And it is only going to get worse (and fast), unless we make some serious changes. The CBO projects that, absent dramatic legal reforms, we will spend 25 percent of GDP on health care costs by 2025 and 49 percent of GDP by 2082. For the visual learners among us, here is a graph reflecting the projecting spending on health care as a percentage of GDP:
In a 2008 report, the CBO found (and most analysts agree) that "the bulk of the long-term rise resulted from the health care system’s use of new medical services that were made possible by technological advances, or what some analysts term the 'increased capabilities of medicine.'" Other factors (such as aging of the population, the rising prevalence of obesity, administrative costs, and the practice of "defensive medicine") taken together "appear to explain less than half of long-term spending growth."
David Brown of the Washington Post recently wrote an article examining the changes in treatment for coronary heart disease. He observed that the chance of dying from a heart attack has dropped from 30-40 percent in the 1960s to about 6 percent today. But the price for that improvement has been hefty. Over that same period, "the charges for treating a heart attack marched steadily upward, from about $5,700 in 1977 to $54,400 in 2007 (without adjusting for inflation)." Furthermore, according to that article only about half of the improvements in outcome can be attributed to increased spending on medical care; the other half "is the result of a more favorable 'risk profile' for Americans--less smoking, lower cholesterol, better blood pressure."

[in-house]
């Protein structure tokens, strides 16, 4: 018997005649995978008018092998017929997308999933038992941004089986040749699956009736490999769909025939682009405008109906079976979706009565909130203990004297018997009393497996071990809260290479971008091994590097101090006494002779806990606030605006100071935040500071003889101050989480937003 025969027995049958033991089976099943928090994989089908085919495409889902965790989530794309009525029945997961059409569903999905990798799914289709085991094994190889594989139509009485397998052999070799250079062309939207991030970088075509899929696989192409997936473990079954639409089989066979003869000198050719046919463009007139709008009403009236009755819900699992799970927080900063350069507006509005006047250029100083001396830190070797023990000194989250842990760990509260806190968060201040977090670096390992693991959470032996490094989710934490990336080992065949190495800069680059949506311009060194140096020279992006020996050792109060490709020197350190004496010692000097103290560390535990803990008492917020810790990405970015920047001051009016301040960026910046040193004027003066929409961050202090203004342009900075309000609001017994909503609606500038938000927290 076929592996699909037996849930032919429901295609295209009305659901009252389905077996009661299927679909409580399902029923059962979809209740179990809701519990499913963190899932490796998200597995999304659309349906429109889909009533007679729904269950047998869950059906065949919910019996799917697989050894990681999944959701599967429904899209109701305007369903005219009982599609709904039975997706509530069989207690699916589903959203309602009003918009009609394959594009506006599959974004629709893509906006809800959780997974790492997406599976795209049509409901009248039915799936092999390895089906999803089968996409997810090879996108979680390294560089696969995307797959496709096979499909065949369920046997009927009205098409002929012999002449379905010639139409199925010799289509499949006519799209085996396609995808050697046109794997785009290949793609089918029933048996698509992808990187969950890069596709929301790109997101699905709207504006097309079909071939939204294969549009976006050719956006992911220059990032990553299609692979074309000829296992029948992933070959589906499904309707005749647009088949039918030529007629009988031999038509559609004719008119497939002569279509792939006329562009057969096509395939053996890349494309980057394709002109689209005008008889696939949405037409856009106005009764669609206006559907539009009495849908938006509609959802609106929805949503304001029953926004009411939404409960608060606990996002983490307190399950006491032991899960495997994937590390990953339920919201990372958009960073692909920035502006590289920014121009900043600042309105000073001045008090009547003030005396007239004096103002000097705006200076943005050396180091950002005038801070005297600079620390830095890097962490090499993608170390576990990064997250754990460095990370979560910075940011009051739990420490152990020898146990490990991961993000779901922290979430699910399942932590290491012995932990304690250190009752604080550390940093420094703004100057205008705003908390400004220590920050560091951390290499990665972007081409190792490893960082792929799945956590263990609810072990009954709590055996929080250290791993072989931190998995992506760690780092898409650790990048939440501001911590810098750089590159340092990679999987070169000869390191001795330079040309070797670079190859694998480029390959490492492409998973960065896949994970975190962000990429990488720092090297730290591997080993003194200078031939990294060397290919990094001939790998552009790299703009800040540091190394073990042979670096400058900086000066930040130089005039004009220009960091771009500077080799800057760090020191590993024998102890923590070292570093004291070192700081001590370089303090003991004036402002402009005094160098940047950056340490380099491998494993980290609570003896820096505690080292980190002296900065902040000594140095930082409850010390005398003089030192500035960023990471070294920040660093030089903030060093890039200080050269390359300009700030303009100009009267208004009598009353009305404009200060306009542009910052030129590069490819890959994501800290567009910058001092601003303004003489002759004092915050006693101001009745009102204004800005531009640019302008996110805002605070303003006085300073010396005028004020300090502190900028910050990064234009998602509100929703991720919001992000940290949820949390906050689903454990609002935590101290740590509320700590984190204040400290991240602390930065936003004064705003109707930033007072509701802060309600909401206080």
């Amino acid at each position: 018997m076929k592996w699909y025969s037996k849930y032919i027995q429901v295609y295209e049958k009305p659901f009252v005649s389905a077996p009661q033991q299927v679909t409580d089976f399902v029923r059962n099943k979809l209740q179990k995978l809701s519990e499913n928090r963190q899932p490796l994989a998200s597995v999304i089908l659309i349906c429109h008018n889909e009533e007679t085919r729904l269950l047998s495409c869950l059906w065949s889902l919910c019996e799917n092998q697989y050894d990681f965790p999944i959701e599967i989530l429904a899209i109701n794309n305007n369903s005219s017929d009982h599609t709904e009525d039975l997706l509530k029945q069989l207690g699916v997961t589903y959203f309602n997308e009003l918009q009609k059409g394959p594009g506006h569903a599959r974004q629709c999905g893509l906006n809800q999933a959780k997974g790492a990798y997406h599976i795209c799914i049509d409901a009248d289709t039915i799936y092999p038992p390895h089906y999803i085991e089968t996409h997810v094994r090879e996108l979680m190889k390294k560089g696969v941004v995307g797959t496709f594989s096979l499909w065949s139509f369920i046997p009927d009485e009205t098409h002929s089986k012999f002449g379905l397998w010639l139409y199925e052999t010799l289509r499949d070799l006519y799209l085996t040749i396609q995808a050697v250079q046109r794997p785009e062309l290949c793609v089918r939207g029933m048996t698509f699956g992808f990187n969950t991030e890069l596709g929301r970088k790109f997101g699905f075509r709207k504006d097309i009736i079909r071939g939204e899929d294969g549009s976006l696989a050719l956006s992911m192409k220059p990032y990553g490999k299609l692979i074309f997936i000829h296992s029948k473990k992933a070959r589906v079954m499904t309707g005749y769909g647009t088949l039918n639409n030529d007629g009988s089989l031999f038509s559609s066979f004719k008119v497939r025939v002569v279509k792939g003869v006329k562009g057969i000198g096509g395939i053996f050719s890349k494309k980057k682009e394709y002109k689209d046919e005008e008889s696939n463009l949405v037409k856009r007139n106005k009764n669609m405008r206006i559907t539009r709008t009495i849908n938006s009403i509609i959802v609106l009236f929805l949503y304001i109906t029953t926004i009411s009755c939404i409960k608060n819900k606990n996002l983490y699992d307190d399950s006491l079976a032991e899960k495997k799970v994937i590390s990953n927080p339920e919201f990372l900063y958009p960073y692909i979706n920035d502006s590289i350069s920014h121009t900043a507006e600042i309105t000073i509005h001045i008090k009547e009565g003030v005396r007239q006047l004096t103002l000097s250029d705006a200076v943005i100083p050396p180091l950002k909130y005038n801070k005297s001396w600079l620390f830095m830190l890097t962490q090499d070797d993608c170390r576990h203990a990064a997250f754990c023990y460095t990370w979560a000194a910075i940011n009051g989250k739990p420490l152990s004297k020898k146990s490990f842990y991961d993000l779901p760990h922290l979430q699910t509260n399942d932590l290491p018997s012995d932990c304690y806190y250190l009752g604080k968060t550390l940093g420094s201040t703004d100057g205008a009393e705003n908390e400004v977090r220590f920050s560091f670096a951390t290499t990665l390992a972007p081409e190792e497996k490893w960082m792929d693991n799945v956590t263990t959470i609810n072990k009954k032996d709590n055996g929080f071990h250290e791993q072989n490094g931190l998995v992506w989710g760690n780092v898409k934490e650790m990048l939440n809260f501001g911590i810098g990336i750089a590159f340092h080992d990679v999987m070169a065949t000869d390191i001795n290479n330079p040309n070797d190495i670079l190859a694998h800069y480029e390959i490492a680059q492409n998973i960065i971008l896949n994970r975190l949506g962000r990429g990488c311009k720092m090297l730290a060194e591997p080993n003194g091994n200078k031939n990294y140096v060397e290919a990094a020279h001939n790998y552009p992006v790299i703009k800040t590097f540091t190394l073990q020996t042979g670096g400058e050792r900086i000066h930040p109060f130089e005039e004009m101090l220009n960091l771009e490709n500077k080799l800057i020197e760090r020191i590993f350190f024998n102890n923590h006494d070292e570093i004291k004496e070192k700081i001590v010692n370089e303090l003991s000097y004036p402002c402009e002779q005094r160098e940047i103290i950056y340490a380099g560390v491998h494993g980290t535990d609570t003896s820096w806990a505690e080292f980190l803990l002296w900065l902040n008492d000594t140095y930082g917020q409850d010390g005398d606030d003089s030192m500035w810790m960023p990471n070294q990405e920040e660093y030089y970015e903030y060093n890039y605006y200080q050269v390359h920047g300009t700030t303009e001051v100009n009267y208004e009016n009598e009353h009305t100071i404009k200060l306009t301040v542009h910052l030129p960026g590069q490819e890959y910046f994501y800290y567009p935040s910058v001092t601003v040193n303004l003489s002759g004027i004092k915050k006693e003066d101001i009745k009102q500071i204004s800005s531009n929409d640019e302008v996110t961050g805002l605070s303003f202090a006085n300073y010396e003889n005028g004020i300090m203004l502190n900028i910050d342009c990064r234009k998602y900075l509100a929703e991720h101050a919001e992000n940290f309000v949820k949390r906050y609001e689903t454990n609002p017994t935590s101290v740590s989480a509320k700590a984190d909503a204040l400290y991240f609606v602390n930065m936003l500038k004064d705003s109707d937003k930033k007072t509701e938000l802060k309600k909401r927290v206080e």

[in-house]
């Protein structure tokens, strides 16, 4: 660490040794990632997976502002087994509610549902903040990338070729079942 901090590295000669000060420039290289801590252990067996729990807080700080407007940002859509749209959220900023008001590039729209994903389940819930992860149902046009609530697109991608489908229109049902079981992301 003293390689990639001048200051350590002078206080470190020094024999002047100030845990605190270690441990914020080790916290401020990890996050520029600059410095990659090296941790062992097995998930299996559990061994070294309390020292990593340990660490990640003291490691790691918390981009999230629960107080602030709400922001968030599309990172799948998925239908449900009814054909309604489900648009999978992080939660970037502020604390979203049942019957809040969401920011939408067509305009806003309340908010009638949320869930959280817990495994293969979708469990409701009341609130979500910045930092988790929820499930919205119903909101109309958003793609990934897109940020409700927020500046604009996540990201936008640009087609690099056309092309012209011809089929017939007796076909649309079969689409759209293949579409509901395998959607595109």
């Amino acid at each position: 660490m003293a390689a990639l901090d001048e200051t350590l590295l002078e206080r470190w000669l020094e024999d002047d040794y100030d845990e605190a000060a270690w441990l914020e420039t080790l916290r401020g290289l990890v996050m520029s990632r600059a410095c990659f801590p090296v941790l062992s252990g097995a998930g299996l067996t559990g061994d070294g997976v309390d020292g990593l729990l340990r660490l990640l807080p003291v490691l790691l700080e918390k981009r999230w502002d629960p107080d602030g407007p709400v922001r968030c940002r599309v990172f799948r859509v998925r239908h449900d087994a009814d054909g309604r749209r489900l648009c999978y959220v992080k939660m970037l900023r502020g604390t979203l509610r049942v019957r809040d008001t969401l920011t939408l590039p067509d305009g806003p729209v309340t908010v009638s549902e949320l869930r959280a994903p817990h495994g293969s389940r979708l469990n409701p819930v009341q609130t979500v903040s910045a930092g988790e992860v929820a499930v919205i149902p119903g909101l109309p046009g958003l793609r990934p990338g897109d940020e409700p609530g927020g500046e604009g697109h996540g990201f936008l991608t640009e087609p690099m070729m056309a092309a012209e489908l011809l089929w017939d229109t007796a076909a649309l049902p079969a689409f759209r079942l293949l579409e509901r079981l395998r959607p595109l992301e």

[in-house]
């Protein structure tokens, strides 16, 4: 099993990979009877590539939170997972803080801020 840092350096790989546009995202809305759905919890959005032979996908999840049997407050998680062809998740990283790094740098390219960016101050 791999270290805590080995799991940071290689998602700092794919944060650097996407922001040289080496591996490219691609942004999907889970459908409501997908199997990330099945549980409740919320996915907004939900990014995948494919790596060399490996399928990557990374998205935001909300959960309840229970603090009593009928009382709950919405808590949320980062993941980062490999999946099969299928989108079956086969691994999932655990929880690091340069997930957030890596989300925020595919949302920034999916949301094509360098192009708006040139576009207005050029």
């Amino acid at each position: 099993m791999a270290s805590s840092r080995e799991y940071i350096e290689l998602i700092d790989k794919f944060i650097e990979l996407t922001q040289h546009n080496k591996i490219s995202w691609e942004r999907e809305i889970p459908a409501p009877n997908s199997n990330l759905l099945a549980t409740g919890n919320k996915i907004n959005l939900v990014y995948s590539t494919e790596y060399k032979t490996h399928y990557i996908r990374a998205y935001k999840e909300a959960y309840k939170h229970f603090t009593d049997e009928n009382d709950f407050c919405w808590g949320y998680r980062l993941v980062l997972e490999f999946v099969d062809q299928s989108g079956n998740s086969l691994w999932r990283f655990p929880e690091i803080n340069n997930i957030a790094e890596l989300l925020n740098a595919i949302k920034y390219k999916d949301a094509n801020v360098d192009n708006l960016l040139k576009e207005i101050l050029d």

Rationing care (on some other basis besides price) is the only feasible way to control costs. It is also necessary in order for President Obama to accomplish his other stated objectives for health care reform--including "assuring affordable, quality health coverage for all Americans." As Dr. Arthur Kellermann observed in a recent interview with NPR, "in contrast to other wealthy countries, we don't ration medical care on the basis of need or anticipated benefit. In this country, we mainly ration on the ability to pay. And that is especially evident when you examine the plight of the uninsured in the United States."
I wholeheartedly agree with Professor Singer that "[t]he debate over health care reform in the United States should start from the premise that some form of health care rationing is both inescapable and desirable. Then we can ask, What is the best way to do it?" There are no easy answers, but we will certainly never escape the crushing burden of health care costs unless we begin to discuss the tough questions, like:
(1) What is the minimal level of care to which all individuals should be entitled?
(2) Assuming that "medical necessity" is not an effective standard in containing health care costs, what standard should we use?
(3) Should we consider how much longer a patient is likely to live, even if the treatment is successful?
(4) Who should decide in particular circumstances whether a specific course of treatment should be allowed?
Hopefully we can have a great exchange of ideas on these and other questions here. I encourage everyone who reads this to participate, either by posting entries, making comments, or sending emails. Together, we can save the world before bedtime!